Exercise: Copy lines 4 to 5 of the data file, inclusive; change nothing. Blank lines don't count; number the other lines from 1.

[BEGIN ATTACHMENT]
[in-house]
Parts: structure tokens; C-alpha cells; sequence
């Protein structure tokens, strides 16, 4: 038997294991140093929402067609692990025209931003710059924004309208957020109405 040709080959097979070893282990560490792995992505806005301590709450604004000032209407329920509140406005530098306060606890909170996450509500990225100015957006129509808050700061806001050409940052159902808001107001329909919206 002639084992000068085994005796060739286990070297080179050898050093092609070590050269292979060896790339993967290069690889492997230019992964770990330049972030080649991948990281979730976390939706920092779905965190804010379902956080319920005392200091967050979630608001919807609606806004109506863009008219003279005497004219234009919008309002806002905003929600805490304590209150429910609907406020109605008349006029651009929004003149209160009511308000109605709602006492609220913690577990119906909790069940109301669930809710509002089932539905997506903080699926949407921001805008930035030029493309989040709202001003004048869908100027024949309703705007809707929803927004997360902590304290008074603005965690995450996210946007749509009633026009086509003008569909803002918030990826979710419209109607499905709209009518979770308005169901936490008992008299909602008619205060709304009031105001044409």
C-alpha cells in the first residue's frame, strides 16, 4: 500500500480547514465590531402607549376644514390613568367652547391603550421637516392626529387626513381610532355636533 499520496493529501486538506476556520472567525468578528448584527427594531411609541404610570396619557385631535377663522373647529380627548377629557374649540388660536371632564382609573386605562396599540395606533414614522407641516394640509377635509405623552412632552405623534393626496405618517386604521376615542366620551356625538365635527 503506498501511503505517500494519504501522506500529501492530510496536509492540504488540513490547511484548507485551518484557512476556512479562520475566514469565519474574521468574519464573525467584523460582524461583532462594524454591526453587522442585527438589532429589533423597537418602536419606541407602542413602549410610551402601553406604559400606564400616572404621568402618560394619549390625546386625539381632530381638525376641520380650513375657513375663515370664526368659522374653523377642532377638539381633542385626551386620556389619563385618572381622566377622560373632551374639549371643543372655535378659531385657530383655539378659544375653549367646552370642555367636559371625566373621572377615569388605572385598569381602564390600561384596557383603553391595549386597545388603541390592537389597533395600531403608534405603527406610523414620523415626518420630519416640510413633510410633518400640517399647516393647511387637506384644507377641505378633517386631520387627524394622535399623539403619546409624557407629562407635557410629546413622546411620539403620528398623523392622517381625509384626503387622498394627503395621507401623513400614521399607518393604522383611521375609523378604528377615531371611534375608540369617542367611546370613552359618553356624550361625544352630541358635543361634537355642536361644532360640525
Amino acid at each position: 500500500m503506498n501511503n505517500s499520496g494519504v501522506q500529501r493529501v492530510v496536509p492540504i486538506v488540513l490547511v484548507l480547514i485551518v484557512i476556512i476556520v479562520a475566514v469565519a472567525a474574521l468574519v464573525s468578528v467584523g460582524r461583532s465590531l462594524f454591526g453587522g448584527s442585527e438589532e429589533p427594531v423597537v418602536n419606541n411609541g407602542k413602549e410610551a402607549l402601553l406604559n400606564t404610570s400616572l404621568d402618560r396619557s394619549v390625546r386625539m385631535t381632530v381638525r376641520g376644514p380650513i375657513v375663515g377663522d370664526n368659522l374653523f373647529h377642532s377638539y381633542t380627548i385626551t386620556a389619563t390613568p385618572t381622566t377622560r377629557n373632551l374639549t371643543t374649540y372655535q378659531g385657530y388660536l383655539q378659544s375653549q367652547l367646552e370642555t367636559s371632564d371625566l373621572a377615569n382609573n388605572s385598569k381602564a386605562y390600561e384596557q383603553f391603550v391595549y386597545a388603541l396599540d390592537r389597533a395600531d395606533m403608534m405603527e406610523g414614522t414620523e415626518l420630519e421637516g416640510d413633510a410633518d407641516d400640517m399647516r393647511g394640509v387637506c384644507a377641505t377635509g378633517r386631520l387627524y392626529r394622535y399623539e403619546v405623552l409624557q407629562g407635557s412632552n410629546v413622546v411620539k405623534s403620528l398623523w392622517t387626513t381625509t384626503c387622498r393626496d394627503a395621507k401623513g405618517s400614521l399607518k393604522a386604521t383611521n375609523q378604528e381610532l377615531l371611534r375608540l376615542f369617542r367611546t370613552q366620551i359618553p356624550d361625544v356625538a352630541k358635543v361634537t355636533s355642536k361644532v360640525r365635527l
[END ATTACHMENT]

C-alpha cells in the first residue's frame, strides 16, 4: 500500500480547514465590531402607549376644514390613568367652547391603550421637516392626529387626513381610532355636533 499520496493529501486538506476556520472567525468578528448584527427594531411609541404610570396619557385631535377663522373647529380627548377629557374649540388660536371632564382609573386605562396599540395606533414614522407641516394640509377635509405623552412632552405623534393626496405618517386604521376615542366620551356625538365635527 503506498501511503505517500494519504501522506500529501492530510496536509492540504488540513490547511484548507485551518484557512476556512479562520475566514469565519474574521468574519464573525467584523460582524461583532462594524454591526453587522442585527438589532429589533423597537418602536419606541407602542413602549410610551402601553406604559400606564400616572404621568402618560394619549390625546386625539381632530381638525376641520380650513375657513375663515370664526368659522374653523377642532377638539381633542385626551386620556389619563385618572381622566377622560373632551374639549371643543372655535378659531385657530383655539378659544375653549367646552370642555367636559371625566373621572377615569388605572385598569381602564390600561384596557383603553391595549386597545388603541390592537389597533395600531403608534405603527406610523414620523415626518420630519416640510413633510410633518400640517399647516393647511387637506384644507377641505378633517386631520387627524394622535399623539403619546409624557407629562407635557410629546413622546411620539403620528398623523392622517381625509384626503387622498394627503395621507401623513400614521399607518393604522383611521375609523378604528377615531371611534375608540369617542367611546370613552359618553356624550361625544352630541358635543361634537355642536361644532360640525
Amino acid at each position: 500500500m503506498n501511503n505517500s499520496g494519504v501522506q500529501r493529501v492530510v496536509p492540504i486538506v488540513l490547511v484548507l480547514i485551518v484557512i476556512i476556520v479562520a475566514v469565519a472567525a474574521l468574519v464573525s468578528v467584523g460582524r461583532s465590531l462594524f454591526g453587522g448584527s442585527e438589532e429589533p427594531v423597537v418602536n419606541n411609541g407602542k413602549e410610551a402607549l402601553l406604559n400606564t404610570s400616572l404621568d402618560r396619557s394619549v390625546r386625539m385631535t381632530v381638525r376641520g376644514p380650513i375657513v375663515g377663522d370664526n368659522l374653523f373647529h377642532s377638539y381633542t380627548i385626551t386620556a389619563t390613568p385618572t381622566t377622560r377629557n373632551l374639549t371643543t374649540y372655535q378659531g385657530y388660536l383655539q378659544s375653549q367652547l367646552e370642555t367636559s371632564d371625566l373621572a377615569n382609573n388605572s385598569k381602564a386605562y390600561e384596557q383603553f391603550v391595549y386597545a388603541l396599540d390592537r389597533a395600531d395606533m403608534m405603527e406610523g414614522t414620523e415626518l420630519e421637516g416640510d413633510a410633518d407641516d400640517m399647516r393647511g394640509v387637506c384644507a377641505t377635509g378633517r386631520l387627524y392626529r394622535y399623539e403619546v405623552l409624557q407629562g407635557s412632552n410629546v413622546v411620539k405623534s403620528l398623523w392622517t387626513t381625509t384626503c387622498r393626496d394627503a395621507k401623513g405618517s400614521l399607518k393604522a386604521t383611521n375609523q378604528e381610532l377615531l371611534r375608540l376615542f369617542r367611546t370613552q366620551i359618553p356624550d361625544v356625538a352630541k358635543v361634537t355636533s355642536k361644532v360640525r365635527l